Go Out on a Limb

It’s important to lose your footing in the kitchen every now and again. Pull the rug out from under your feet, if you will.

pasta.Cook without a recipe.

Live wild!

I pinned this recently, and despite not having all the necessary ingredients, I turned it into a damn good dinner.

No bacon? Use prosciutto.  Used the last of the yogurt for a smoothie?  Go for butter!  Think about dinners you’ve made in the past that could bridge the gap between the recipe in front of you and the ingredients in your fridge.  When it works, it’s beyond worth it.

Though Shawnda billed her dish as macaroni and cheese, I made something with a much looser sauce, courtesy of the half cup of pasta water I reserved after cooking.  Have you ever done that?  The starch from the pasta creeps into the water and when it meets a hot pan, magical, silken things happen to a sauce.

This recipe is for two, because this is a dish best eaten hot and right away.  Leftovers (and we are a leftover family) just aren’t the same.

To make pasta for two, you will need:

  • some slices of cured meat, prepped however you see fit (I used prosciutto, roasted at 375 degrees for 20 minutes)
  • 1/2 box short cut pasta, like penne or radiatore
  • 1 C frozen peas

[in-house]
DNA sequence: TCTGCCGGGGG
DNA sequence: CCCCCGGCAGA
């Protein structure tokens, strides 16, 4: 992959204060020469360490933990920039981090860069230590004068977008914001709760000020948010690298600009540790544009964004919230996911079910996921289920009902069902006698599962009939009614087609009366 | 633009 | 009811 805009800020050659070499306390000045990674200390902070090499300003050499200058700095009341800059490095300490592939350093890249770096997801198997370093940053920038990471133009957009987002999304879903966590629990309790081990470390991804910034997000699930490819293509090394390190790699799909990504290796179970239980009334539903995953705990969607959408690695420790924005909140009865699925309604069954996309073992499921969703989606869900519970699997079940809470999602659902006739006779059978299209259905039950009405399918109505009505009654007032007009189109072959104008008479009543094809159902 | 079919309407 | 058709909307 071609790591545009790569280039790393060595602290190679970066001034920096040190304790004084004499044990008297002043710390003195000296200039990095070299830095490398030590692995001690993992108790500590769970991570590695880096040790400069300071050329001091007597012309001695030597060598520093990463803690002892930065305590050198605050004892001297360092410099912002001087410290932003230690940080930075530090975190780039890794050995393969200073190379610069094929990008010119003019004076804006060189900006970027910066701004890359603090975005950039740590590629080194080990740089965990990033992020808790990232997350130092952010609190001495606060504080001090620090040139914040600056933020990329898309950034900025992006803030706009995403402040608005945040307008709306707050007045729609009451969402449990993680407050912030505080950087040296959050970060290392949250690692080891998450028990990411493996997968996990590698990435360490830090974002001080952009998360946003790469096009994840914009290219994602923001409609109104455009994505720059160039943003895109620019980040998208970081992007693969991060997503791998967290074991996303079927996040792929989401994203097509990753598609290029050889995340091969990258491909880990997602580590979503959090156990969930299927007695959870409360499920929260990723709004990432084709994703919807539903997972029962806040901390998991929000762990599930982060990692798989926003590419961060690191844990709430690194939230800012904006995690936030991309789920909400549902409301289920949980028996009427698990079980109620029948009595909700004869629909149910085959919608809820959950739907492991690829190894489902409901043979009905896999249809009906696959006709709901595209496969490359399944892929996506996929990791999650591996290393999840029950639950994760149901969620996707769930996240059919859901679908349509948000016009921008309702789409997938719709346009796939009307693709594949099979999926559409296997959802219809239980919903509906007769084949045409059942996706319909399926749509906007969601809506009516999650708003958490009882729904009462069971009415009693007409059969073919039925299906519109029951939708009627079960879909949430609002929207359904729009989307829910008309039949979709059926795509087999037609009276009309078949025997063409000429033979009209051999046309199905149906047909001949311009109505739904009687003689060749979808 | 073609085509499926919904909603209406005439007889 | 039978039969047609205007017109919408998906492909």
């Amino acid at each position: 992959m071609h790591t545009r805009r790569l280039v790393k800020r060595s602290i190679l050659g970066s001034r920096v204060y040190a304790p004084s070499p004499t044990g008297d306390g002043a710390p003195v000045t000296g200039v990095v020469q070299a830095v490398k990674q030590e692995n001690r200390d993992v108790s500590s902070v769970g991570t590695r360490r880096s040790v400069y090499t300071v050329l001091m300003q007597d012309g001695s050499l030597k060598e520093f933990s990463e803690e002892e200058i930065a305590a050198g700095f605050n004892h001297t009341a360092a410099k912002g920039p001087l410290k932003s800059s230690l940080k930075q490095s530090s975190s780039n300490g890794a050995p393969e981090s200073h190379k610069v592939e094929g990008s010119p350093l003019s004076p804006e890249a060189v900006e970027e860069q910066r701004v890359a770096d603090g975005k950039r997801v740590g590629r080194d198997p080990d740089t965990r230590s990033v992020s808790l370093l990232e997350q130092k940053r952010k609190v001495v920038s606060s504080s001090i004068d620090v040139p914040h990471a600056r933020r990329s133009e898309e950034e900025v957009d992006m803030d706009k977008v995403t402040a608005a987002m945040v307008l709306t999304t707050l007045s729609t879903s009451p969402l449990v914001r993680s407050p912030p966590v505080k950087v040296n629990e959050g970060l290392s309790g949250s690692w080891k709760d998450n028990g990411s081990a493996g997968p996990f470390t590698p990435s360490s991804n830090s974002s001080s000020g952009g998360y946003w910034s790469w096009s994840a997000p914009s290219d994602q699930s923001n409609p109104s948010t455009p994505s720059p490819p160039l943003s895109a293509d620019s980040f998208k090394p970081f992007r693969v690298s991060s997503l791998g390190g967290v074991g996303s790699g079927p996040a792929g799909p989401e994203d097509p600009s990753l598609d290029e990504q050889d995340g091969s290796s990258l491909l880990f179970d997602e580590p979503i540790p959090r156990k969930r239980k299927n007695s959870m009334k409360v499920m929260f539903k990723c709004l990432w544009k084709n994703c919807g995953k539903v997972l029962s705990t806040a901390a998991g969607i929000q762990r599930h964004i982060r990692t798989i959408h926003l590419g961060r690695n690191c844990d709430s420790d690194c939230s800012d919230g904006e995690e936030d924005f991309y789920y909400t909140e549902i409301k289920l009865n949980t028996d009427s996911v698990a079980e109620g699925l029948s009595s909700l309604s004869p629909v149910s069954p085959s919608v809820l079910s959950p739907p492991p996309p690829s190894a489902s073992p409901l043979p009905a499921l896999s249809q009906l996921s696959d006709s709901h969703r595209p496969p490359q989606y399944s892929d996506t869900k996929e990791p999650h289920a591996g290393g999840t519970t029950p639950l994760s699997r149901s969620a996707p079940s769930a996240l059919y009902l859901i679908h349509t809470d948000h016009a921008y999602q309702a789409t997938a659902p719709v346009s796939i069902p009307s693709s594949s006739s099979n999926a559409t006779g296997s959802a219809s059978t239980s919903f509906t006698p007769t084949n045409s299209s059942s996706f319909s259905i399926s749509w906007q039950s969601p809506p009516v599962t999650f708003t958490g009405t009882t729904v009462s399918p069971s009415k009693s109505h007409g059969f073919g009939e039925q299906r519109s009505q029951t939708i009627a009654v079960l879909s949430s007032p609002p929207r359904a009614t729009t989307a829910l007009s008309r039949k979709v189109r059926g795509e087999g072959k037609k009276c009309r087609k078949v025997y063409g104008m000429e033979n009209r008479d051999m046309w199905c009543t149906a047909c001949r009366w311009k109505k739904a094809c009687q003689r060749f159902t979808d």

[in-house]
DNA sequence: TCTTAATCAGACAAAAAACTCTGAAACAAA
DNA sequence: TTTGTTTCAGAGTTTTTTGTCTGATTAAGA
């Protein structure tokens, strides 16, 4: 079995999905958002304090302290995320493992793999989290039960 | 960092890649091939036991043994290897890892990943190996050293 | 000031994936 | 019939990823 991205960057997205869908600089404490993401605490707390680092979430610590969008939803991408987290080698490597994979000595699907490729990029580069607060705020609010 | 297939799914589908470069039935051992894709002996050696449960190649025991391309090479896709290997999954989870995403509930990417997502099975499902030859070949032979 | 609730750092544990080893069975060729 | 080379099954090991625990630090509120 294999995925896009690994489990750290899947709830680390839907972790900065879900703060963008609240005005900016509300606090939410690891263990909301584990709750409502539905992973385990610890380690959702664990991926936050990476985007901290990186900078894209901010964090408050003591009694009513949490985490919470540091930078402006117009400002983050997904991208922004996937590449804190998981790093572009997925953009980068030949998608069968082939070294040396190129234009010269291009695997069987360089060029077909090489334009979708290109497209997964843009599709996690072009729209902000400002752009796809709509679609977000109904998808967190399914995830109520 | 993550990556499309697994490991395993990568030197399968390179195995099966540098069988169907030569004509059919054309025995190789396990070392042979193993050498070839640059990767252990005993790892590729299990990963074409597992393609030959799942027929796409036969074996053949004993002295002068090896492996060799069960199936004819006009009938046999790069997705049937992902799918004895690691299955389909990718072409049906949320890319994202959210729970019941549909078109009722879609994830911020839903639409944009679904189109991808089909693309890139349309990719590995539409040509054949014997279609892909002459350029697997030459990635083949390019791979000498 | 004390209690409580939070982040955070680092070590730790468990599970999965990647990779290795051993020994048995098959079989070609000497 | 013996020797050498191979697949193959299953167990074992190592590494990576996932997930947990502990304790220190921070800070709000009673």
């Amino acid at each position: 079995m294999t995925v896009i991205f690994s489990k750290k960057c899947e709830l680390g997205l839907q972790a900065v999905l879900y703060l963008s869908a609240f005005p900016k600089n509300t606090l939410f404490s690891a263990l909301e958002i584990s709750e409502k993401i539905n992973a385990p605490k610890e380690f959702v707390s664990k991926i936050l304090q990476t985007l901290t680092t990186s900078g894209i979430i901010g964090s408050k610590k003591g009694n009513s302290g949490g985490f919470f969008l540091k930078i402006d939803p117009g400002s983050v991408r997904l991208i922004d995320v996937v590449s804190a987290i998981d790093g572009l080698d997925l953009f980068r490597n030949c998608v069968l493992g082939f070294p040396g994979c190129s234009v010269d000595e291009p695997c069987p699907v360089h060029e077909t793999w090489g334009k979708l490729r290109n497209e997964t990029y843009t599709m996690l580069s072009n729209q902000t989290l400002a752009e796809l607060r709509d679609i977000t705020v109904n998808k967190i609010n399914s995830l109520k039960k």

• 2 T unsalted butter
  • 1/4 C Parmesan cheese
  • 2/3 C cheddar cheese
  • 1/4 tsp. cayenne pepper
  • tons of freshly ground black pepper

Bring a large pot of salted water to a boil.  Cook pasta.  A minute before it’s finished, add frozen peas.  Right before draining, stick a glass measuring cup in the water, and scoop out 1 C of the starchy, salty, goodness.  Set aside, and start working quickly.  The magic only happens when the water is hot.  Drain pasta and peas.  Return pan to heat and melt butter.  Add pasta and peas, and cayenne pepper.  Stir in both cheeses and mix till combined.  Add pasta water, and give things another stir.  You should have stringy, goopy, cheesy goodness at this point.  Top with crumbled, cured meat, and tons of grinds of pepper.  Serve piping hot, preferably with a glass of white.

 

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